Economic Growth

What will President Trump's plans mean for the US tax system?

U.S. dollar notes are seen in this picture illustration taken at the Bank of Taiwan in Taipei November 11, 2010. U.S. Treasury Secretary Timothy Geithner insisted on Thursday that Washington would never resort to weakening the dollar to spur growth, seeking to cool tensions as G20 nations struggled to bridge chasms over currencies.  REUTERS/Nicky Loh (TAIWAN - Tags: BUSINESS) - RTXUHI2

Michael Heise, Chief Economist of Allianz, evaluates President Trump's tax plan. Image: REUTERS/Nicky Loh

Michael Heise
Chief Economist, Economic Research and Corporate Development, Allianz
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United States

One of US President Donald Trump’s most significant reform proposals is aimed at the American tax system. His administration wants not only to lower the overall tax burden, but also to “rebalance” the tax system to encourage domestic production and exports, possibly with a destination-based cash-flow tax we may call a border adjustment tax (BAT). Unfortunately, the risks of such a radical reform would most likely overwhelm any rewards.

The United States currently taxes corporate profits at 35%. This is a high rate by international standards (though there are many deductions and loopholes); so congressional Republicans and some of Trump’s advisers now want essentially to replace the corporate income tax with a cash-flow tax that resembles a BAT.

Under this plan, imported goods and services would be taxed at a rate of 20%, while exports would be subtracted from the tax base, and thus not taxed at all. If the dollar remains stable, the costs of imports into the US would increase by 20%, and American exporters would enjoy a tax subsidy relative to domestic producers.

The proponents of a cash-flow BAT argue that it would merely level the playing field, because most of America’s trading partners refund their value-added tax on exported goods and services. But this is a false comparison. These refunds are not a hidden subsidy, but a logical part of a destination-based tax system, whereby taxes are levied in the country where a good is consumed.

For example, exports from Europe to the US are taxed twice: first with a corporate-profit tax in the country of origin – say, Germany, where the corporate tax rate is around 29% – and again with varying sales taxes in the US. Meanwhile, US exports are taxed at home as corporate income, and again according to the VAT rate that applies in the importing country, just like any other product consumed there.

The difference between the US and other countries is not its lack of a BAT, but its strong reliance on direct taxation. If the US were to introduce a cash-flow tax system with border adjustment, it would exempt its own exports from all domestic taxes. This would give it a competitive tax advantage, so long as other countries do not follow suit and eliminate their own corporate-income taxes on export production. But, because a cash-flow BAT would act like a trade barrier, America’s trading partners would rightly view it as a protectionist measure.

A BAT in the US could have far-reaching legal and economic implications. Legally, it might contravene World Trade Organization rules that permit border adjustments for value-added taxes, but not for income taxes. And if US trading partners proved unwilling to wait through lengthy dispute-resolution proceedings at the WTO, they could pursue a policy of tit-for-tat retaliation. Punitive tariffs or other crude economic measures taken by US trading partners could then precipitate a trade war – the last thing the world economy needs right now.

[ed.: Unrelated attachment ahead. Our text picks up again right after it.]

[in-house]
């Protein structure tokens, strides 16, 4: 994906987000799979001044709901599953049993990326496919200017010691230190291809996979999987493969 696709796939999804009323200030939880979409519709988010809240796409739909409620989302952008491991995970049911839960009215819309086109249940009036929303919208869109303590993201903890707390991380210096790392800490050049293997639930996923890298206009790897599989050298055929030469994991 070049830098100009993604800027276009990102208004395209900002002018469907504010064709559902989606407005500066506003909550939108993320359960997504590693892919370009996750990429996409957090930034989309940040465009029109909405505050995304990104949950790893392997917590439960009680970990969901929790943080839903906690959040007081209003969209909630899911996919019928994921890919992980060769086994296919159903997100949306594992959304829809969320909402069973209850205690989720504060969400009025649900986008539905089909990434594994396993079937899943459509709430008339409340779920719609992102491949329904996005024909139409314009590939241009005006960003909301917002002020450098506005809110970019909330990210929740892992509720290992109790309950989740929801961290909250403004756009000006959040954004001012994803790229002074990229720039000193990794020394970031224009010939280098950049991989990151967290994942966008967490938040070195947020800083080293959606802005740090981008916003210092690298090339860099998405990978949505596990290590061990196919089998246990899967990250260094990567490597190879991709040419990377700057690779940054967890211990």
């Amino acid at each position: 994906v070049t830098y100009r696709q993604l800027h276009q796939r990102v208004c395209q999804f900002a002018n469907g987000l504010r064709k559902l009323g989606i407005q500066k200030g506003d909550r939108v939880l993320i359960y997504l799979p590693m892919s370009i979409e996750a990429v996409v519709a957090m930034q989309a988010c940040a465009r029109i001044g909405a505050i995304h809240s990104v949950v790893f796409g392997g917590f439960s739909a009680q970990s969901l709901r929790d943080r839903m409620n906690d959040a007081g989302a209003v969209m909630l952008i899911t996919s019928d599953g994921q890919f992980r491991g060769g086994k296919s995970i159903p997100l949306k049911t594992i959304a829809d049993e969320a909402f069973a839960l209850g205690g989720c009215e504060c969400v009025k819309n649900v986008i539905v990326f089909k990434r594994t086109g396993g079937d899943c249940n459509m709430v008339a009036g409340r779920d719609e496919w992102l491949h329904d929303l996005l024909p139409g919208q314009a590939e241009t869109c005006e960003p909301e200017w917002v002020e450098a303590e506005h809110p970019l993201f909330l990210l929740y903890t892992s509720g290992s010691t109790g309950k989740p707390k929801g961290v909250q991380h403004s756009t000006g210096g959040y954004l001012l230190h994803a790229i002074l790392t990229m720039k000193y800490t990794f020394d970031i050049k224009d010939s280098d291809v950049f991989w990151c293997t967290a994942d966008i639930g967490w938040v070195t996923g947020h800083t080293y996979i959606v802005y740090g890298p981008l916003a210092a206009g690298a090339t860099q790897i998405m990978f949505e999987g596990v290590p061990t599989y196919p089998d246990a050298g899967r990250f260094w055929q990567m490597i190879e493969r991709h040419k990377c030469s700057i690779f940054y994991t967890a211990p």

It is doubtful that the economic rewards for the US would justify taking such a risk. Much would depend on how the dollar reacted to a new BAT. If the dollar remained stable, the tax would simply push up import prices, and these higher costs would fall on US households and industries that rely on imported inputs. Ultimately, demand for imports would fall, as would the benefits for consumers and new tax revenues for the government.

If the dollar appreciated in proportion to the BAT, then import prices in dollar terms would not change. In this scenario, foreign producers would bear the cost, because they would receive fewer dollars for the goods they sell to the US. At the same time, the stronger dollar would make exporting harder for US companies, and nullify the benefit of having a zero-tax rate on foreign sales. The US current-account deficit, meanwhile, would remain largely unchanged: the tax would put money into government coffers, but the US would continue to run up debts abroad.

All told, a BAT is not the best way to support US companies and raise government revenue. The US has no VAT and only limited sales taxes, so it instead relies mostly on personal and corporate income taxes. But, owing to its large external deficit, this system falls short on revenue collection. If the US were to raise taxes on domestic consumption, it would collect more revenue from imports, which would allow the government to cut income taxes stemming from US firms’ domestic and foreign sales.

From an economic standpoint, therefore, a better way to “rebalance” the tax system would be to reduce the rate of corporate-income tax, and simultaneously introduce or increase sales taxes on imported and domestically produced goods and services. The added benefit of this approach is that it would also strengthen incentives for businesses to invest and innovate.

Rather than fundamentally overhauling the entire tax system, the Trump administration could simply improve it. This more reasonable approach would vastly reduce the risks of destructive trade wars and exchange-rate uncertainty that are all but inevitable with a cash-flow BAT.

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